the-golden-grass-coming-back-againIt seems that the push for retro rock is continuing unabated, and I am personally looking forward with great anticipation to new releases this year from Blues Pills and Scorpion Child, acts that in years gone by have both ridden high in my annual best of year lists here on Ave Noctum. However, whilst I wait for those to arrive, I had the unexpected pleasure of being introduced to Brooklyn’s own ‘The Golden Grass’ with their second full length album ‘Coming Back Again’, and whilst the aforementioned acts lean more heavily on harder classic blues rock influences, I’ve a feeling that The Golden Grass may have some more wide ranging and dare I say it, hippyish influences from days of yore.

‘Get It Together’, opens the album with a sound and matching title that could have floated through time on a fog of THC from the heyday of San Francisco’s Haight-Ashbury ascendancy, harmonised vocals and trippy playing evoking a time of flares, bandanas, love and peace. This sound is built upon with the jazzy structure of ‘Reflections’, albeit it positively sprints past at barely five minutes long despite having the same loose feeling of a half hour Grateful Dead jam session, whilst the eight minute plus follow up ‘Shadow Traveler’ (no, not a typo) lets the band get their Psyche on in the meandering opening, all before the song tightens up with a strong blues injection complete with a wailing harmonica swapping solos with the guitar, the beats ranging from the rocking to the blissed out time and again within the one song.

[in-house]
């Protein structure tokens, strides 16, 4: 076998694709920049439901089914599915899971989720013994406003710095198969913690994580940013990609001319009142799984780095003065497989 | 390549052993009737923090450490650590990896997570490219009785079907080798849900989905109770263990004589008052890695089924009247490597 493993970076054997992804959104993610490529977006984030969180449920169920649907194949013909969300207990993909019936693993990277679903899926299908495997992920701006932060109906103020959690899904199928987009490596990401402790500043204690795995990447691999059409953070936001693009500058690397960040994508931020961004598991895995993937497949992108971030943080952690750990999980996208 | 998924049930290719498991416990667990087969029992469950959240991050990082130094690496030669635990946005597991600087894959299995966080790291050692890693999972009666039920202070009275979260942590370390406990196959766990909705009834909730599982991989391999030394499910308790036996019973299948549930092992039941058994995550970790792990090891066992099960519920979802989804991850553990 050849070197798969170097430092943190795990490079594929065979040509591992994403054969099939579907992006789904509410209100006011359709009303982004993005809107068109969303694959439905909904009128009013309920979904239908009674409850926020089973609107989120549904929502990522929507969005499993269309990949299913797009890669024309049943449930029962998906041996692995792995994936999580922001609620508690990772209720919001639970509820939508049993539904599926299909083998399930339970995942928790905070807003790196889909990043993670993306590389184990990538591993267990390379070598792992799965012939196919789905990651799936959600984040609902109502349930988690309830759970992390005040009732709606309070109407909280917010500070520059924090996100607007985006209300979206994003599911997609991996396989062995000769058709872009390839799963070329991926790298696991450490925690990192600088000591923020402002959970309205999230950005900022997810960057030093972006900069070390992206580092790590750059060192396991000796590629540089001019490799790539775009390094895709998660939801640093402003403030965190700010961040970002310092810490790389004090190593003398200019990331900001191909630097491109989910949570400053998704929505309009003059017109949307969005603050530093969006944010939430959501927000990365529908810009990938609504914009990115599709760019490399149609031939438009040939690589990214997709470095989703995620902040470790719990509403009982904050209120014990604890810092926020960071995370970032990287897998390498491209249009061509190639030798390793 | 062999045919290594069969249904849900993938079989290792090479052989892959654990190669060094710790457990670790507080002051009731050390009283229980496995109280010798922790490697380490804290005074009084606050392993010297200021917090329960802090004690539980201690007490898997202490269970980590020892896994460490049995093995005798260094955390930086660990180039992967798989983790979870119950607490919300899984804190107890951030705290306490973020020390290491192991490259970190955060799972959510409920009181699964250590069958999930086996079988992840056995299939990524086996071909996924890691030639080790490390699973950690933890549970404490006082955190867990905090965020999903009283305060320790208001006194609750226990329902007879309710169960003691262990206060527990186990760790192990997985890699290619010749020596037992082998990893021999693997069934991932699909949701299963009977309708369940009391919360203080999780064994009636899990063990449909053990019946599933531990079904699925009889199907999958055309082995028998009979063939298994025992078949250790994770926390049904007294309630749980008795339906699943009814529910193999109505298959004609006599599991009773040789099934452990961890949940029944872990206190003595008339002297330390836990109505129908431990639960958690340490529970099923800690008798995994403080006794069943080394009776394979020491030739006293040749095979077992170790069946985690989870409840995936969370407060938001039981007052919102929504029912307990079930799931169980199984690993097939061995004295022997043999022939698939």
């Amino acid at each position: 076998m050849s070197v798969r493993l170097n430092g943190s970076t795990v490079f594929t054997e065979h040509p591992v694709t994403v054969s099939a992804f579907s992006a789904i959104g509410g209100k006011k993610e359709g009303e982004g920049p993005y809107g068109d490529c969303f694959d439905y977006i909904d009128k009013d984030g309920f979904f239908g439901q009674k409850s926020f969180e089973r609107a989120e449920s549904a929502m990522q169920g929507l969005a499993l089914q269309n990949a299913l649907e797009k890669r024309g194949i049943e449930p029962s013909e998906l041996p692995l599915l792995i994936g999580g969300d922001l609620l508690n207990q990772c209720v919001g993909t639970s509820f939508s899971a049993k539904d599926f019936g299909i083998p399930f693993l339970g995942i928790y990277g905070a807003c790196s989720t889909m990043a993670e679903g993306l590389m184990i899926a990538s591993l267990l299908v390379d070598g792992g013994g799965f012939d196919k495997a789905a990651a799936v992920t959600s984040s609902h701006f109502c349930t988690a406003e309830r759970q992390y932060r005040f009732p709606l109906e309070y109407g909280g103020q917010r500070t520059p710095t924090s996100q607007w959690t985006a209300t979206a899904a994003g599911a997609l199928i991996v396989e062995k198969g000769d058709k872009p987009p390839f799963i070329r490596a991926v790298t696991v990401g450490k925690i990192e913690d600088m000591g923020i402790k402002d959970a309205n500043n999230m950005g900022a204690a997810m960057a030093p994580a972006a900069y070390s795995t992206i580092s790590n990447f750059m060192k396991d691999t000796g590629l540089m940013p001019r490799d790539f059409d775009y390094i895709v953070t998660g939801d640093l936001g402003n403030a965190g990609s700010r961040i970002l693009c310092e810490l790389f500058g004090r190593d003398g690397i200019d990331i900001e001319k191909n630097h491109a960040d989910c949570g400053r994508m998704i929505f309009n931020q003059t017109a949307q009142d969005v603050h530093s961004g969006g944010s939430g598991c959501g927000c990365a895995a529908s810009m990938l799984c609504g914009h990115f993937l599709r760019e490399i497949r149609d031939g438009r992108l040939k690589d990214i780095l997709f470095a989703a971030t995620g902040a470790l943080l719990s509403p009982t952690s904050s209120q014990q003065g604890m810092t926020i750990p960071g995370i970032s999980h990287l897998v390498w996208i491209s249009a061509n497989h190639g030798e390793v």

The love-in of California of the sixties is again encapsulated with the simple acoustic instrumental pluckings of ‘Hazy Daybreak’, all before the band explore the darker side of psychedelia in ‘Down The Line’, a track that wanders from the opening lightness of The Allman Brothers before travelling into the introspective sonic explorations of early underground Pink Floyd, complete with fuzzy power chords matched by urgent racing drums in an extended middle break. Closing the album in suitably bombastic fashion is ‘See It Through’, a full on retro rock number that is equal parts Cream and Grand Funk Railroad; indeed, if the track had been offered unidentified for review I’ve little doubt that it could have been mistaken for a lost offering of a bygone age, found on an eight track tape and dusted off for the modern audience.

On ‘Coming Back Again’ The Golden Grass have managed to capture an authentic sound of yesteryear, avoiding the over polishing that adversely infects of much of modern music, instead managing to capture an almost spontaneous sound. For that, they can only be commended.

(7/10 Spenny)